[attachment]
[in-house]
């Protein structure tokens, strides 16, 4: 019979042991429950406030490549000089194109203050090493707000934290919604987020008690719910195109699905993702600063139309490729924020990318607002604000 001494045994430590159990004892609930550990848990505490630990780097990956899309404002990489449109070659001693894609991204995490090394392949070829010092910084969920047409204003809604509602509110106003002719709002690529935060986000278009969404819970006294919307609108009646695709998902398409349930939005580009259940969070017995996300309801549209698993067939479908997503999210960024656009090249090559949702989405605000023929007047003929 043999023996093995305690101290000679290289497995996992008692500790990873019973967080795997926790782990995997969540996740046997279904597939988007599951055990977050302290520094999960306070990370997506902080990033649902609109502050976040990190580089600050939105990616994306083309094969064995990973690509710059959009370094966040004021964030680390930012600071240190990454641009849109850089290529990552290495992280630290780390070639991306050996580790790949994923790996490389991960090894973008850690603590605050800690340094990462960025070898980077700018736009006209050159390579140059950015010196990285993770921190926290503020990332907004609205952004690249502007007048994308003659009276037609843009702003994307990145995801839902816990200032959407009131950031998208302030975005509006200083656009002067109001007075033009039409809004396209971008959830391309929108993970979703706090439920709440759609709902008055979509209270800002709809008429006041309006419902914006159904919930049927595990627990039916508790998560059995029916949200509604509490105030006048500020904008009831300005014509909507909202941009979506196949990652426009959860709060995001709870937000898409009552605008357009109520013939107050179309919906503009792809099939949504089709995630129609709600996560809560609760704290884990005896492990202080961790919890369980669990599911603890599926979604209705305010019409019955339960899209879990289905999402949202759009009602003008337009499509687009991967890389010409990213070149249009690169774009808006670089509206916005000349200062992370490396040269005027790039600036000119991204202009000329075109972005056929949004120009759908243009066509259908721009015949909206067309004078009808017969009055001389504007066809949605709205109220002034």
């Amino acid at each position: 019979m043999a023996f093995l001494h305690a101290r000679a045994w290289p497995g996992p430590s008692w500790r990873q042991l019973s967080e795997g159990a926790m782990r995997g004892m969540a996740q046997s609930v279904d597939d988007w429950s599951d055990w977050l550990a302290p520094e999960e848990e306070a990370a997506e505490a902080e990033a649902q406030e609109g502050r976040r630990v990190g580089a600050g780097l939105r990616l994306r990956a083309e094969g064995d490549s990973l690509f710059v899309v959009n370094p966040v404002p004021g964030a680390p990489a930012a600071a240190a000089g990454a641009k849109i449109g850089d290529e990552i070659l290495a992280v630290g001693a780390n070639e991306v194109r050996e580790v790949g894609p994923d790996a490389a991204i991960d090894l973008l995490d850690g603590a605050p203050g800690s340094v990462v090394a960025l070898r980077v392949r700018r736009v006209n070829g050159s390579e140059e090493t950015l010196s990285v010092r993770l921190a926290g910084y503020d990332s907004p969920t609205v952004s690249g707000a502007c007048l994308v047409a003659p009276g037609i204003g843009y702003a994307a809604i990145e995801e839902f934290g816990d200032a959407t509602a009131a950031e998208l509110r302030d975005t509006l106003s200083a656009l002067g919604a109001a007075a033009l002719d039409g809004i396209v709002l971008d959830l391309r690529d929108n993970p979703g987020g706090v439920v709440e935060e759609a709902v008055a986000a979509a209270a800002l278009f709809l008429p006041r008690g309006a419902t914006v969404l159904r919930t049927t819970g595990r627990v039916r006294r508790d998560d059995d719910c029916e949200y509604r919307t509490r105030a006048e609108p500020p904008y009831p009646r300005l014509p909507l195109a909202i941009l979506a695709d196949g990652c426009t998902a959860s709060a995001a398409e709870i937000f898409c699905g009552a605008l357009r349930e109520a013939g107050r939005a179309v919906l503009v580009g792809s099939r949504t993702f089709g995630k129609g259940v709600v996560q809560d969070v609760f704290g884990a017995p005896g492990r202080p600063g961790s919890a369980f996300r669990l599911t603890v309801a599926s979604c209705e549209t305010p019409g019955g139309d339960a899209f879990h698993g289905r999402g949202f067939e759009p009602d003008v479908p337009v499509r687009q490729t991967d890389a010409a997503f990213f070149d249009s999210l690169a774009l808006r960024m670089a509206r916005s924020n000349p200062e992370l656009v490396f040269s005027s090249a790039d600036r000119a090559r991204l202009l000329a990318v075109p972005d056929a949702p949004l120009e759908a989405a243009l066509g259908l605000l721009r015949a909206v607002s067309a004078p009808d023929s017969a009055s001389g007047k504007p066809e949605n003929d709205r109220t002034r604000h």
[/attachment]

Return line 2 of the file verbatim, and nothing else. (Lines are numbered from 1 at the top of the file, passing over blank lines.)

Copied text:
């Protein structure tokens, strides 16, 4: 019979042991429950406030490549000089194109203050090493707000934290919604987020008690719910195109699905993702600063139309490729924020990318607002604000 001494045994430590159990004892609930550990848990505490630990780097990956899309404002990489449109070659001693894609991204995490090394392949070829010092910084969920047409204003809604509602509110106003002719709002690529935060986000278009969404819970006294919307609108009646695709998902398409349930939005580009259940969070017995996300309801549209698993067939479908997503999210960024656009090249090559949702989405605000023929007047003929 043999023996093995305690101290000679290289497995996992008692500790990873019973967080795997926790782990995997969540996740046997279904597939988007599951055990977050302290520094999960306070990370997506902080990033649902609109502050976040990190580089600050939105990616994306083309094969064995990973690509710059959009370094966040004021964030680390930012600071240190990454641009849109850089290529990552290495992280630290780390070639991306050996580790790949994923790996490389991960090894973008850690603590605050800690340094990462960025070898980077700018736009006209050159390579140059950015010196990285993770921190926290503020990332907004609205952004690249502007007048994308003659009276037609843009702003994307990145995801839902816990200032959407009131950031998208302030975005509006200083656009002067109001007075033009039409809004396209971008959830391309929108993970979703706090439920709440759609709902008055979509209270800002709809008429006041309006419902914006159904919930049927595990627990039916508790998560059995029916949200509604509490105030006048500020904008009831300005014509909507909202941009979506196949990652426009959860709060995001709870937000898409009552605008357009109520013939107050179309919906503009792809099939949504089709995630129609709600996560809560609760704290884990005896492990202080961790919890369980669990599911603890599926979604209705305010019409019955339960899209879990289905999402949202759009009602003008337009499509687009991967890389010409990213070149249009690169774009808006670089509206916005000349200062992370490396040269005027790039600036000119991204202009000329075109972005056929949004120009759908243009066509259908721009015949909206067309004078009808017969009055001389504007066809949605709205109220002034």